County commissioners review broad range of proposals to ameliorate parking problems at Siesta Public Beach
When it comes to a paid parking approach for Siesta Key Public Beach, the director of Sarasota County’s Parks, Recreation and Natural Resources Department summed it up this week: “It’s complex.”
On Oct. 11, in response to County Commission direction on July 11, Carolyn Brown reported to the board on the research staff members had pursued, offering a wide variety of options.
It took about 50 minutes of discussion before the commissioners agreed to have staff come back to them soon with more details on a plan that would create a total of 56 public spaces on property the Sarasota County Sheriff’s Office will be vacating at the end of the year at 6647 Midnight Pass Road. The land is owned by the county’s Public Utilities Department.
Spencer Anderson, interim director of the Public Works Department, had provided the board an estimate of $507,000 for a shell lot on the site or $530,000 for an asphalt lot, adding 39 spaces to the 14 already available.
Both Commissioners Alan Maio and Charles Hines indicated their surprise at the figures. Maio asked that Anderson and his staff undertake further work on the proposal, acknowledging that utility lines underground are a factor to be considered in any design.
Staff should be able to get back to the board quickly on that plan, Administrator Tom Harmer responded.
Additionally, at commissioners’ request, Harmer said staff will contact other nearby counties that have paid parking programs at their beaches to ask for information about the consultants they used and the expense of hiring that outside help.
Brown made it clear to the board that no one in her department or Public Works has the expertise to handle the design of a paid parking program for Siesta Public Beach.
“Parking management is a very highly specialized industry,” she pointed out.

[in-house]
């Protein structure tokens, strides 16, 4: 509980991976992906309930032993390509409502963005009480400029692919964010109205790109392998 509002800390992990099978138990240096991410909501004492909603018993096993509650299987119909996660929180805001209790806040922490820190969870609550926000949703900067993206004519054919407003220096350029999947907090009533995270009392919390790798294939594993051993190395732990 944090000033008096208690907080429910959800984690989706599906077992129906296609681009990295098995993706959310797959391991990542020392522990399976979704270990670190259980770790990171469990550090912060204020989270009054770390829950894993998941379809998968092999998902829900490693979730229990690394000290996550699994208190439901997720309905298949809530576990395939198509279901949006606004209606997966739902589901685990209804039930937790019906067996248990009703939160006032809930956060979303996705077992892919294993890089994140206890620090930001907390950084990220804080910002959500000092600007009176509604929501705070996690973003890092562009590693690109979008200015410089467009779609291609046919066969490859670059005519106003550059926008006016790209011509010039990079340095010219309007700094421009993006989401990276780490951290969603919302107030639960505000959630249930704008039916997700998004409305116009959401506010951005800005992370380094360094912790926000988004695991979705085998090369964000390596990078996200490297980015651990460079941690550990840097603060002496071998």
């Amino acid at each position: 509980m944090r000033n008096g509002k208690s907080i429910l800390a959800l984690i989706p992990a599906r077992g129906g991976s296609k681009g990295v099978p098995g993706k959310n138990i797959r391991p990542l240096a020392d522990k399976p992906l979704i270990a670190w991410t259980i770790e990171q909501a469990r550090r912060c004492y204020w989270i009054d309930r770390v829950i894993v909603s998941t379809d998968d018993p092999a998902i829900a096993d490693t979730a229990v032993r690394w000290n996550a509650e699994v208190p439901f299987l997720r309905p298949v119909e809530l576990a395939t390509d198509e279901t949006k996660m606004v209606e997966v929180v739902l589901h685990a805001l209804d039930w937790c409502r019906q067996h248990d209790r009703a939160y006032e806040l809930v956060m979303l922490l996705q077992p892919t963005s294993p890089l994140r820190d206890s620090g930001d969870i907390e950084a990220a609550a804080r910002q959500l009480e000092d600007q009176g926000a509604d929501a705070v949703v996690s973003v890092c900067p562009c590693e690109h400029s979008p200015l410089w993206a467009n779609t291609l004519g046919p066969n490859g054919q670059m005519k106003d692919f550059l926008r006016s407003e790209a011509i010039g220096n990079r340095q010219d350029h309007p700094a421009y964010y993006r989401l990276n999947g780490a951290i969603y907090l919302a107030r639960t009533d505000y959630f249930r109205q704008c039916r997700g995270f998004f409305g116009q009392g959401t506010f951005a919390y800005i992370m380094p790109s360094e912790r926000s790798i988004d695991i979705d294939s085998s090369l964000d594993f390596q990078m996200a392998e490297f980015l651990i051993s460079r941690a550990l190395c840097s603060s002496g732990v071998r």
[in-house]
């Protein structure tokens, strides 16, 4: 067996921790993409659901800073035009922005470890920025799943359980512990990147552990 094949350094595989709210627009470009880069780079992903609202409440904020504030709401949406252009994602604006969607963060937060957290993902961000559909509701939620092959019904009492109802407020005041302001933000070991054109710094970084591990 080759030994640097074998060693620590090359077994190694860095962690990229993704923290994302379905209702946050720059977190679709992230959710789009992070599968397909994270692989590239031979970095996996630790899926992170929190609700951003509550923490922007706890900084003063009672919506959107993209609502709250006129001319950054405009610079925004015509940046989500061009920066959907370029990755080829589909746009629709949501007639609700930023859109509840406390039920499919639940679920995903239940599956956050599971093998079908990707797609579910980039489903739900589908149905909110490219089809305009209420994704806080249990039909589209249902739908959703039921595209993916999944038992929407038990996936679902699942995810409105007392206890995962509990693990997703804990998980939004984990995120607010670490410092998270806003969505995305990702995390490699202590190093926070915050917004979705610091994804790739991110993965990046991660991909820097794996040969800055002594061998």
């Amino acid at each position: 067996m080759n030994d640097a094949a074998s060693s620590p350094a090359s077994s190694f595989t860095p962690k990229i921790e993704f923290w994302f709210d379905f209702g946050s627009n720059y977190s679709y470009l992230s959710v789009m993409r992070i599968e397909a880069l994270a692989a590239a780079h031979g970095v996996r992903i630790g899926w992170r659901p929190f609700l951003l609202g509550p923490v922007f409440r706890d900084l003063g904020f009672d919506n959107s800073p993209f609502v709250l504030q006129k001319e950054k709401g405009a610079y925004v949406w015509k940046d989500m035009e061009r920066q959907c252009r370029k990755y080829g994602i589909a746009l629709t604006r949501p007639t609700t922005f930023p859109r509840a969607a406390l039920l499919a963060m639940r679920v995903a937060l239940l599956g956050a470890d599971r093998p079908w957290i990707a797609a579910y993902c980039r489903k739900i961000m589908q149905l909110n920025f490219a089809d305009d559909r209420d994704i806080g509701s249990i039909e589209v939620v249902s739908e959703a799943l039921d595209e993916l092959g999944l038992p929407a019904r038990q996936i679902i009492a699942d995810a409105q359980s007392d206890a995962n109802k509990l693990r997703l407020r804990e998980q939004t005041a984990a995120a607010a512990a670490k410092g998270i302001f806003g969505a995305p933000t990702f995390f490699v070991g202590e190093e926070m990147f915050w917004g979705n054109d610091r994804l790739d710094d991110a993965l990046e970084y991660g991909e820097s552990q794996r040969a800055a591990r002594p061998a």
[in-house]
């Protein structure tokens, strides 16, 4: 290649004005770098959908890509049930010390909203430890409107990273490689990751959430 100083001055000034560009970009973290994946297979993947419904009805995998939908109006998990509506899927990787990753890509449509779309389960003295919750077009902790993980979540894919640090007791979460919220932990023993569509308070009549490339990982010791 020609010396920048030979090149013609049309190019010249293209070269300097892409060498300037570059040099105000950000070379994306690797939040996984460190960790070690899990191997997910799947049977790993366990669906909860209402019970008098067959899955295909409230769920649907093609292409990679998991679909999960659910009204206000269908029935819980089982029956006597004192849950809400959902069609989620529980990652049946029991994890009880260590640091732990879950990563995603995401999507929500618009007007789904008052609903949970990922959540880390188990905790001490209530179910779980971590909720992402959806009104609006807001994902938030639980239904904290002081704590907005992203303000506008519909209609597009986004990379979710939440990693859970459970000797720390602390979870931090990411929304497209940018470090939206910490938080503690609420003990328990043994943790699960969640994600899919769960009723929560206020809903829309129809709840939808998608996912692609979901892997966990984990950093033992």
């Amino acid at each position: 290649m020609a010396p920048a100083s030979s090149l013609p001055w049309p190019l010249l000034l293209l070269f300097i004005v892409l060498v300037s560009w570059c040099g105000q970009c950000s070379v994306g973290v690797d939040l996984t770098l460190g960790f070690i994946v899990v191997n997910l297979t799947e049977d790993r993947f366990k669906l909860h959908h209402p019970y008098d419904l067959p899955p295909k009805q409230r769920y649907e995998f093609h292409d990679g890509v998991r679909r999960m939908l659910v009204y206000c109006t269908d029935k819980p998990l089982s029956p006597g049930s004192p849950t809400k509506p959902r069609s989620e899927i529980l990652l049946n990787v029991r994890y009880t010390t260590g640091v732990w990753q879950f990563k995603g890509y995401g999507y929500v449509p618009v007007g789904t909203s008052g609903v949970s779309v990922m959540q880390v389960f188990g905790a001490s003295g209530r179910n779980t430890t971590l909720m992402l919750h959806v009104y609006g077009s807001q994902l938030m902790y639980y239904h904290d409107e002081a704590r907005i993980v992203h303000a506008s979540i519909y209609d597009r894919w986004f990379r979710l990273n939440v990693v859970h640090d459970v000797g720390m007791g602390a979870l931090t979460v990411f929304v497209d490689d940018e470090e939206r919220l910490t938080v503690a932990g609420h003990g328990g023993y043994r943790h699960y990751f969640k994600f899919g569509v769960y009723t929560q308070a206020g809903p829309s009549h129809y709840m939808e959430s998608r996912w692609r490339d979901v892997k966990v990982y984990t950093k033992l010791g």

Maio suggested that staff’s coming back to the board more frequently on ways to tackle “smaller bites” of the array of options Brown laid out this week would be advisable. “We could likely change your direction,” he told her, after initially indicating that Brown could make her next presentation in six months.
“Definitely before the next budget cycle,” Chair Paul Caragiulo said of Brown’s timeline.
The new fiscal year began on Oct. 1; typically, the board begins its budget workshops in February.
If a paid parking program at the beach is introduced ineffectively, Caragiulo pointed out, “you’ve now poisoned the well for an awful long period of time.” If the board does choose to put a payment system in place, he added, “it should be some sort of tiered system.”
Furthermore, Caragiulo noted, “People need to know exactly where the money’s going, because that affects their behavior very much.”
A survey of the Siesta Key Association’s members in August and early September — which netted 693 responses — found that 59.52% of respondents believe all the proceeds from paid parking at the beach should be invested in transportation and parking projects for Siesta Key, Brown noted. The board of the Siesta Key Chamber of Commerce voted in August, Brown added, to voice the view that all proceeds be used on the island, as well.
When Commissioner Michael Moran asked about the potential for public/private partnerships, Brown replied, “We received a couple of calls.” However, she noted, staff limited those conversations out of caution that they could hamper a future county bid process to hire a parking management firm for the beach lot.
Hines suggested that owners of property near the beach think about ideas they could offer the commission. For example, he said, Benderson Development Co. still is at work on the proposed Siesta Promenade project at the northwest corner of the U.S. 41/Stickney Point Road intersection. The last concept provided to county staff, in June, still included a hotel. Benderson could build an extra couple of levels in a parking garage for that facility, Hines said, and charge people to park there and then take a trolley to the beach.
Brown noted in her report that the free Siesta Key Breeze open-air trolley operates seven days a week, from 10 a.m. to 10 p.m., between Turtle Beach and Siesta Village. The free service is funded through the 2018 fiscal year, with an annual cost of $863,700.
Although grant funds are covering much of the cost, commissioners acknowledged that revenue from a paid parking system at the beach could pay not just to continue the Breeze’s operations after this fiscal year but could add other legs to the route.
For another example, Hines said, the county has a Sarasota County Area Transit (SCAT) transfer station in the Gulf Gate shopping center near the Stickney Point Road/U.S. 41 intersection. Perhaps the county could build a parking garage on the mall site, he added, so people could leave their vehicles there and then use a mass transit option to reach the beach.